Hosted By: Wyatt Yates
Money Myth: Money Is A Scarce Resource
In this episode, we get to the truth behind the money myth of money is a scarce resource. We look at what money is, why we have money, how much money there is in the United States, and how you can get more money.
Action Step Questions:
How are you currently adding value to other people's lives?
How many other people can do what you do?
How can you improve yourself to get more money?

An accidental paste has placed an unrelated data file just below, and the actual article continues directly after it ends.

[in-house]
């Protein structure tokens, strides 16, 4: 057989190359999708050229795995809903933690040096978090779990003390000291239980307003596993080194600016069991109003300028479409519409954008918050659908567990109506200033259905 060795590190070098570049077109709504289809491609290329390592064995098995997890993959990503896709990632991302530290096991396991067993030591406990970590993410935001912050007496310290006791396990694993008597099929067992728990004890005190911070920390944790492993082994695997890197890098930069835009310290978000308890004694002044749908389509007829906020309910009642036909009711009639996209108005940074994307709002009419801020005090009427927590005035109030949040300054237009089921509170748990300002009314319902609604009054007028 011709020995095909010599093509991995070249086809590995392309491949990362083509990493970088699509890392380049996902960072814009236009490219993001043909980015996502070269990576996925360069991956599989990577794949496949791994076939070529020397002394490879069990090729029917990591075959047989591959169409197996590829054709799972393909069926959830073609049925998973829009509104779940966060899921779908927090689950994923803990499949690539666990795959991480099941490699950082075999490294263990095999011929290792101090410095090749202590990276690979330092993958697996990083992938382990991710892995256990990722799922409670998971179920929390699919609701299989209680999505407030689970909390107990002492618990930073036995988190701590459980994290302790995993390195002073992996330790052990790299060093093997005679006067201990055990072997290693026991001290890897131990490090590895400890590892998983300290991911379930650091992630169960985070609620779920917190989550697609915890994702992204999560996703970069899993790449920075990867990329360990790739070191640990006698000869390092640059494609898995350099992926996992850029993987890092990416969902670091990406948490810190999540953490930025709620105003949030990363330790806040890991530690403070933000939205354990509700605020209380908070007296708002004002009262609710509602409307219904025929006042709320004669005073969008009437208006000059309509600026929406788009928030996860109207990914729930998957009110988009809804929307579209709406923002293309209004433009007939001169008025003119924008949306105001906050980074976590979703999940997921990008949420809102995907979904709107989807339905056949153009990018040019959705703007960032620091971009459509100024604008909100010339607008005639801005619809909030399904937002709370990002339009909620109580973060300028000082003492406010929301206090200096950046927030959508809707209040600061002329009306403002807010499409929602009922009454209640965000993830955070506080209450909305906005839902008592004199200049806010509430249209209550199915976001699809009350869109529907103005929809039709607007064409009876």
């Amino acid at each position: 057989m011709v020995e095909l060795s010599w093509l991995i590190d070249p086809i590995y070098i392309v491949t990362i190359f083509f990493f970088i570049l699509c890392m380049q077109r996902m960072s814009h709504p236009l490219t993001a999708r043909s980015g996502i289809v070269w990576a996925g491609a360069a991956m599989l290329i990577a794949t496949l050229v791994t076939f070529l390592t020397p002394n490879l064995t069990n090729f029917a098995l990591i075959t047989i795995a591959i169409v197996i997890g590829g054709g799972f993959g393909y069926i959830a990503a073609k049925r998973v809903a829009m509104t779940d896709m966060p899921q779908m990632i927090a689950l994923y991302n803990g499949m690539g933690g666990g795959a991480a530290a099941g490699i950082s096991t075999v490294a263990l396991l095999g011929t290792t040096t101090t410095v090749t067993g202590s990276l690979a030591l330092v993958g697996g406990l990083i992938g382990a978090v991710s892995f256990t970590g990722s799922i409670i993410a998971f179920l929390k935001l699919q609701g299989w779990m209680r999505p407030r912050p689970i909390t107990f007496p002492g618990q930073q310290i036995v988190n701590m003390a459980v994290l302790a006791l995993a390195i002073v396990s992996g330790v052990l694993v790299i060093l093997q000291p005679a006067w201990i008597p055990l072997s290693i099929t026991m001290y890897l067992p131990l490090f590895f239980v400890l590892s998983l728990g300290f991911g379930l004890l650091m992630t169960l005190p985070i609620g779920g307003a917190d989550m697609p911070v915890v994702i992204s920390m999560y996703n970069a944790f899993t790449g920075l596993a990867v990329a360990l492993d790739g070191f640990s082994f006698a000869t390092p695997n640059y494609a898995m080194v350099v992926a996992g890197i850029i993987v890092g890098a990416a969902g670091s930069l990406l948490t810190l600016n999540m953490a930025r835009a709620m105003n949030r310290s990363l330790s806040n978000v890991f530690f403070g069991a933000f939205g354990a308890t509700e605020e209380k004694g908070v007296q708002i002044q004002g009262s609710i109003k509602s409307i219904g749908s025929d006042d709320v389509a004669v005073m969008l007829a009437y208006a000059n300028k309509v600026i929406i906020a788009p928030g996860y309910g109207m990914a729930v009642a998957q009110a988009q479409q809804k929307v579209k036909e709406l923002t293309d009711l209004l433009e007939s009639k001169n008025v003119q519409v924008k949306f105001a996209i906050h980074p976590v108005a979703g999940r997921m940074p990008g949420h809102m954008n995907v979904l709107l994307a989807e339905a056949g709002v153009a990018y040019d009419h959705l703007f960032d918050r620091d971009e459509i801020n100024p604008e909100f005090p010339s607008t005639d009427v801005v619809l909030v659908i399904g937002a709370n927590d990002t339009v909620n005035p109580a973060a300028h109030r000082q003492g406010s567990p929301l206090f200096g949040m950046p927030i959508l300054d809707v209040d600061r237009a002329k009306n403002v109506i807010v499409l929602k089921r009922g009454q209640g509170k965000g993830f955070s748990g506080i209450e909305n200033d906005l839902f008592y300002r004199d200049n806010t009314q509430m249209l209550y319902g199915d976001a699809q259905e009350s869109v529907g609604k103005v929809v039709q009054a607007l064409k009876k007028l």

Wyatt Yates Host 00:00 Money doesn't have to be complicated. You can achieve financial independence. This podcast gets to the truth behind the money mess you hear from your grandma, your broke uncle, the latest social media influencers and the so-called money experts. Welcome to Money Myths with your host, wyatt Yates. 00:23 This week's myth is money is a scarce resource. Now, we can all probably relate to this one. I know I can personally. I'm pretty sure just about everybody in the country at one point or another can relate to this myth Money being scarce, not having enough of it, needing more. So on a surface it really feels like this myth is confirmed and true. This really is something that is a no-brainer. Money is scarce. We know the government limits how much they print and it's got to be scarce. But let's break it down and look at it and get an understanding of what first money really is, since that's the first part of this myth, and then the whole scarcity aspect of it, money being a scarce resource. So first let's look at what money is. 01:24 Think back to before there was money. How did people get what they needed if they didn't have it Before the first currency? Or think of your dollars and change in your pockets. Before that first currency was established, people would have to barter and exchange goods and services for things they need that they didn't have. This bartering and exchanging for goods and services is a very inefficient system. If I need an animal to feed my family but I just have crops to exchange, but my crop isn't ready to harvest, how do I get that? I can't give you my wheat for the goat if I can't harvest the wheat. So when currency was established or money was first established, it gave a common median of exchange of value so I could harvest my crop, get money for it and keep that and be able to use it at a later time when I needed something. So this gave a lot of flexibility and improved a lot of the inefficiencies in the barter economy. Now the first minted currency is estimated to have been established roughly 5,000 years ago and this brought the efficiencies of what we see today in terms of money and currency, with having this common exchange of value and this store of value that eliminated all the inefficiencies of the barter system. This new currency also allowed it to make it easier for governments to collect taxes. So instead of having to get a percentage of everybody's crops or livestock, they can now get this currency and it's an easier way to collect taxes and it also made it easier for creditors to collect on their debts. So there's a lot of efficiencies it brought to the market. 03:36 When you understand that money is just a store of value and a way to exchange value, then you understand well, how do I get money? Somebody is not willing to give me more money than the perceived value they're getting from me in either goods or services. So you have to add value to be able to get money, and that is the core thing you need to understand about money is you have to add value. Now let's look at the second piece, the scarcity aspect. How scarce is money? 04:17 So, to look at this, I'm going to look at a couple of different things. The first thing is, you know, let's look at the supply of money and what we think of in terms of money, which is the money in your pocket or the balance in your bank account. These are all part of what economists refer to as the M2 money supply. So the M2 money supply is just a way to measure the supply of money in the market. There's an M1, there's an M3. We're going to use the M2 in this scenario. It basically includes cash and coin, currency and circulation. It includes the balances in your savings and checking accounts, money market mutual funds, a few other things, but it basically is a good snapshot of how much money is in the marketplace. So I'm looking here only at US figures. 05:13 But let's look back at the beginning of World War II. The M2 money supply how much money was in the market was roughly $100 billion, and the 80 years since then the M2 money supply has increased 22,000%. I'll say that again M2 money supply has increased 22,000% in the last 80 years to where the M2 money supply is now nearly $20 trillion just in the M2 money supply. $20 trillion, 22,000% increase in the last 80 years. Now you may say, well, but what about inflation? Isn't the inflation the reason why it's increased that much? And you can look at inflation on its own. So inflation in the same 80 year timeframe has increased 1800%. So the money supply has increased 12 times. What inflation has increased in the last 80 years since the beginning of World War II? That big of a discrepancy makes you wonder, right, if money is scarce, why is it increasing in supply at such a greater rate than just inflation, which is the value of a bucket of goods and services, or a basket of goods and services. 06:46 But the M2 money supply is not all the value in the marketplace. We said money is a store of value. So to look at what all money is, the M2 money supply only accounts for basically equivalent of liquid cash, as you would report on a company financial statement. What about the home? You own all the real estate in the marketplace. What about the stock market? What is the value of all the assets in the US? It's pretty astonishing. Actually, the total value of all US assets as of today is roughly 162 trillion with a T dollars. 162 trillion dollars is the value of all assets. So if you want to measure store of value, what is the value in the market? It's 162 trillion dollars. When you just look at the United States. 07:44 Now to put this in perspective, let's look at it. If I took all the US citizens into that 162 trillion dollars and said I wanted to split it up today evenly amongst every citizen in the US, that would be 486,000 dollars per US citizen. So if I told you today take the number of people in your household, multiply that by 486,000, and I'm going to give you that much money today, would you think money scares Probably not right. That's a lot of money, but it's not split up evenly and it shouldn't be right, because money is about the value you provide. People are not gonna give me more money than the value they perceive I give them in return. If you want more money, you have to add more value. So let's relook at this. 08:46 Okay, the myth is money is a scarce resource. We all agree that we felt that this has been true before. Right, but at the same time, when we understand what money really is and that it's just a store of value, a way to exchange value, and we understand that the value of all US assets alone equals $86,000 per US citizen, then it doesn't seem so scarce. If I had that much money hit my bank account today, I Want to feel like money scares, and that is why I'm saying though, in theory, this myth Would be confirmed right, there is a limited supply of money, but it's growing exponentially that this myth is busted. It's all about your mindset when it comes to money, and when you have this scarcity mentality, you will limit what you can do, you will limit how much money you can get. When you have this scarcity mindset, yes, you still need to be smart about the decisions you make with your money and how you use your money. But you cannot have the scarcity mindset that it is a scarce resource and you cannot get more of it. When you have that mindset, you will not get more of it guaranteed. So let's go to our action steps. It does no good Understanding that the reasons why I'm saying this myth is busted If you don't apply it to your life. So I'm gonna give you three action steps that you can take to apply this to your life. 10:31 Number one is asking yourself these questions. First question is how are you currently adding value to other people's lives? So, to add value to other people's lives, think about Does what you do enrich their life? Does it make their life easier? Does it make them feel good about themselves and and does it help them better themselves? If you can answer yes to any of those questions, you're adding value. It then just becomes a question of how much value. But you have to make other people's lives easier and rich. It make them feel good about themselves or Make them better themselves if they're gonna give you money for what you provide to them. 11:24 For the second question, ask yourself how many other people can do what you do. The more people that can do what you do, the less valuable what you do is, because you are not a scarce resource. If more people can do it, I can go to Joe across the street and get the same exact thing, and he's willing to accept less money. So why would I go to you? So ask yourself how many other people can do what you do. The fewer people that can do what you do means you're a scarce resource, so I'm going to give you more money to make sure I have access to what you are giving me. And for the last question how can you improve yourself to get more money? So to get more money, we know we have to add more value. You can add more value by either helping more people and or either one do something that fewer people can do, so you have to work on yourself to be able to do something that fewer people can do and or to optimize how many people you can help. So if I can help more people, I'm gonna get more money because and putting more value out in the marketplace. So in return for that, I get more money, or I can do something that fewer people can do, which means I perceive that it's more valuable as the person that's giving you the money. So I'm willing to give you more money because I can't get it somewhere else. So ask yourself those three questions, write them down and think about it. If you want more money, that's how you do it. Add more value to the marketplace. You have to help other people and we know that the value in the marketplace is exponentially more than what the typical person has. So if you wanna get access to that, put yourself out there and add value and help other people. 13:48 Want to achieve financial independence? Go to ruggedfinancialcom where you can download my free PDF of the 12 Things to Do to Win With Money and you can also sign up for my weekly money tips emails, where I cover the same tips and tricks and advice I walk all my clients through so you can begin your journey to financial independence. 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